Change Your Motorcycle’s oil


Why not just pay a shop?

If you’re even a little bit handy, changing the oil on your own bike can save time and money. Best of all, you know that it was done right because you did it yourself. And while you’re at it, you can take the opportunity to check and clean other parts of the bike, so you might find little issues before they become big problems.

Changing your bike’s oil can be a very satisfying experience or it can be an exercise in frustration. To make sure that you enjoy the work, have the right tools and supplies within easy reach, take your time and double-check your work.

Expect to spend about an hour the first time you do this, though you might eventually get down to half that time – and half the mess!

What do I need?

One of the great things about this job is that you don’t need specialized tools, though this can be an opportunity to invest in some of the basics. A few of the items on this list are optional, but most will be required to do the job right. If you have questions about specifics (quantity and weight of oil, socket sizes, etc.), refer to your owner’s manual.

How do I do this?

Warning/Disclaimer/Fine Print/Legalese:
It’s your bike. The following is a general guide, but every motorcycle is different, so we can’t guarantee that this is the best way for you to change the oil on your bike. After all, you’re the one holding the tools and doing the work, so you need to be comfortable with the results. If you’re not okay with that, stop now and go pay a shop. If you like the concept of personal responsibility mixed with the idea of spinning your own wrenches, read on…

  1. Start in a clean, well-lit, windproof area (like a garage) where you’ll be able to spend a bit of quality time with your pride and joy. Make sure you have your tools and supplies (perhaps including a tasty beverage) within easy reach.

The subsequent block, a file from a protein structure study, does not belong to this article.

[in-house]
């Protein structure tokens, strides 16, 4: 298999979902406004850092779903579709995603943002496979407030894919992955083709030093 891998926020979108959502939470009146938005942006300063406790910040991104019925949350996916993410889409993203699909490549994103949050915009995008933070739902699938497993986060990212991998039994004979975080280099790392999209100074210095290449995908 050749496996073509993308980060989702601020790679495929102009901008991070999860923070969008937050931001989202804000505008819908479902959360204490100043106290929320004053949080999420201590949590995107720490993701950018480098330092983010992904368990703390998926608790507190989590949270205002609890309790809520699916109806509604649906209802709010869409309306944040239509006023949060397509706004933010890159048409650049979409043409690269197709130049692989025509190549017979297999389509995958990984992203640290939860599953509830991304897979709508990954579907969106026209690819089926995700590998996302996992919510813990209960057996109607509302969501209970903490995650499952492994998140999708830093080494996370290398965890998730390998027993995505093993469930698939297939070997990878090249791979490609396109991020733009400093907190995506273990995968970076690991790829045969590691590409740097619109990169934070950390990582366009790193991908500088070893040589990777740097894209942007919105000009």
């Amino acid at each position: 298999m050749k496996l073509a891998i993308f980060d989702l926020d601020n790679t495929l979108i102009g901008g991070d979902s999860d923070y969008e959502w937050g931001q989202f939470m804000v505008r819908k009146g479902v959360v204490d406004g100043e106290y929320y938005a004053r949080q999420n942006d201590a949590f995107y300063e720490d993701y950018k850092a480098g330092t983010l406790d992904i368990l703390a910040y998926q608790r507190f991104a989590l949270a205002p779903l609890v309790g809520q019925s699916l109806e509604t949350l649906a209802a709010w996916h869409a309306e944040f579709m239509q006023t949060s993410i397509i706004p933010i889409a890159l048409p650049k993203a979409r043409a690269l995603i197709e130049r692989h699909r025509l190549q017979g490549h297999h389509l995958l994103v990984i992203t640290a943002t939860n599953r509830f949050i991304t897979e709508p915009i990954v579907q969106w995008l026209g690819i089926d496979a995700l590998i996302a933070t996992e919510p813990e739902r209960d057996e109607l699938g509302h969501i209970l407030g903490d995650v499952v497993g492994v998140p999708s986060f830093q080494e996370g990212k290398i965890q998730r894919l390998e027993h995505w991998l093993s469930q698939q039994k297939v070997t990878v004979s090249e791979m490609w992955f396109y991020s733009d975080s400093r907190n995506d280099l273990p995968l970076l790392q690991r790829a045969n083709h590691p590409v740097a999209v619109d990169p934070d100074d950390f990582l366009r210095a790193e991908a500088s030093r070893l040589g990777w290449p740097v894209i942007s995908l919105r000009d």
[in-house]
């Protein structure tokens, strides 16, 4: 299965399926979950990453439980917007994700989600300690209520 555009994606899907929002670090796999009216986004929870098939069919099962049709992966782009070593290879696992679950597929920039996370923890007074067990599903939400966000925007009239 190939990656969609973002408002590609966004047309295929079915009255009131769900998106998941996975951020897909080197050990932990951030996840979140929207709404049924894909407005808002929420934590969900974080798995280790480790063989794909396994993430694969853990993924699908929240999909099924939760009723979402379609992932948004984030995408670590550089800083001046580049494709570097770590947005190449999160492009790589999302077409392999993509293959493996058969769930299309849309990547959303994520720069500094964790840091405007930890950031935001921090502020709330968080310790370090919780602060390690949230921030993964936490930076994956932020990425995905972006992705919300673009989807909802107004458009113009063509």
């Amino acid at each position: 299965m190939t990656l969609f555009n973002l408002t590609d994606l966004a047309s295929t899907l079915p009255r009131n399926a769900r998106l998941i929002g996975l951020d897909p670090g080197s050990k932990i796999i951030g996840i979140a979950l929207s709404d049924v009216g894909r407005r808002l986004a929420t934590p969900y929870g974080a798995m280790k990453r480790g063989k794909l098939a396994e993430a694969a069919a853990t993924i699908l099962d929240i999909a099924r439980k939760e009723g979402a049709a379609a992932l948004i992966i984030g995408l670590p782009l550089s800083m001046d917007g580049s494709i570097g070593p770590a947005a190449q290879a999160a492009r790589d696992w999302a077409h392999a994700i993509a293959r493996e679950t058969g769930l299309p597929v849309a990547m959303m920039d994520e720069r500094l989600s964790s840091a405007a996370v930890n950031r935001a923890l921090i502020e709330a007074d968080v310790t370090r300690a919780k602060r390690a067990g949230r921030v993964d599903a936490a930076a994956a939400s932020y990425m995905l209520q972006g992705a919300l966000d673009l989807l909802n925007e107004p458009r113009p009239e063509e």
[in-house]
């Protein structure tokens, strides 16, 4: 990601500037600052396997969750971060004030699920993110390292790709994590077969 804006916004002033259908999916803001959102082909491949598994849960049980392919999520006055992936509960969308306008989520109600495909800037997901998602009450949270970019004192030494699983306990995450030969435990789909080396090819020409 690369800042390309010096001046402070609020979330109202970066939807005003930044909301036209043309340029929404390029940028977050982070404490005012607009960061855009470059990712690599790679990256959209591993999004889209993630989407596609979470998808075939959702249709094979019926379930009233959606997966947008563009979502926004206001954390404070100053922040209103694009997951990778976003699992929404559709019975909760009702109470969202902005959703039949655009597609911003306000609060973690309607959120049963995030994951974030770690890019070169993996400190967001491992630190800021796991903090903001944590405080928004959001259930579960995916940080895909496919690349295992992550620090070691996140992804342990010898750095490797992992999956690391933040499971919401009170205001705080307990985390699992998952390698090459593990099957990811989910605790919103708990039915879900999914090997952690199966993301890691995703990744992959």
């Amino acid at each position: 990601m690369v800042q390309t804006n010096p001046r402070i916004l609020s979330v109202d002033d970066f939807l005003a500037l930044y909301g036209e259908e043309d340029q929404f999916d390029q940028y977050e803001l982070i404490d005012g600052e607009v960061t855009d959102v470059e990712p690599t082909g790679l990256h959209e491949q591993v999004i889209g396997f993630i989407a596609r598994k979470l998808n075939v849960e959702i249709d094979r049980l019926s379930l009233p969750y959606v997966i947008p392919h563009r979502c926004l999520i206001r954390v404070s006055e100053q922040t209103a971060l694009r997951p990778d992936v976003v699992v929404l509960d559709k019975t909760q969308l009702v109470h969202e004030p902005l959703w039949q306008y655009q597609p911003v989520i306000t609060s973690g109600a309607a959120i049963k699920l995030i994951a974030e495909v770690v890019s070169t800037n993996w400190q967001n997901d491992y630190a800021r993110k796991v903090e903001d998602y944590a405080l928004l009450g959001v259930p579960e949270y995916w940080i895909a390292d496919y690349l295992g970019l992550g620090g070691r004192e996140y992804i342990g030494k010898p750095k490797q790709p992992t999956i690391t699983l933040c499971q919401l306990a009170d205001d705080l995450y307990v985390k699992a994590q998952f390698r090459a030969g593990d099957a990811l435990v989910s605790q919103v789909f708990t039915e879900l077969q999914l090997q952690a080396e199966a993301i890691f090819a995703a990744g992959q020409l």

2. Warm up the bike first. It doesn’t take long and doing this thins the oil so that it flows more easily. After a couple of minutes – when the engine is just warm to the touch – shut it off and get to work.
  3. If your motorcycle has a center stand, use it. Otherwise, use a rear stand (though you can do this with the bike on its side stand if that’s your only option). Then remove any bodywork that will get in the way of easy access to the drain plug, filter and filler cap.
  4. Spread some old newspaper on the ground to keep the area clean. You need an area about 3′ x 3′, centered under the oil drain pan, which should be centered under the drain plug. If the drain plug is angled, judge where the stream of oil will land and put the drain pan there. You might even use a funnel to guide the old oil into the pan.
  5. Using the appropriate socket/wrench, unscrew and remove the drain plug. You’ll want to use your hand for the last few turns so that the plug doesn’t just fall into the drain pan, but be careful of the initial gush of warm (or hot) oil from your machine. Remove and toss the old crush washer, clean the plug with a rag, inspect it for damage, and set it aside. Consider removing the filler cap to help the oil flow better, but protect the opening so that dirt, tools or stray cats won’t fall in.
  6. Once the flow of oil slows down, clean the area where the drain plug goes back in so that you get a good seal. Put a new crush washer on the oil drain plug and, using your hand, screw it back into the bike (don’t cross-thread it!) without over-tightening it. You can snug it up with a socket or wrench, but just enough to crush the crush washer.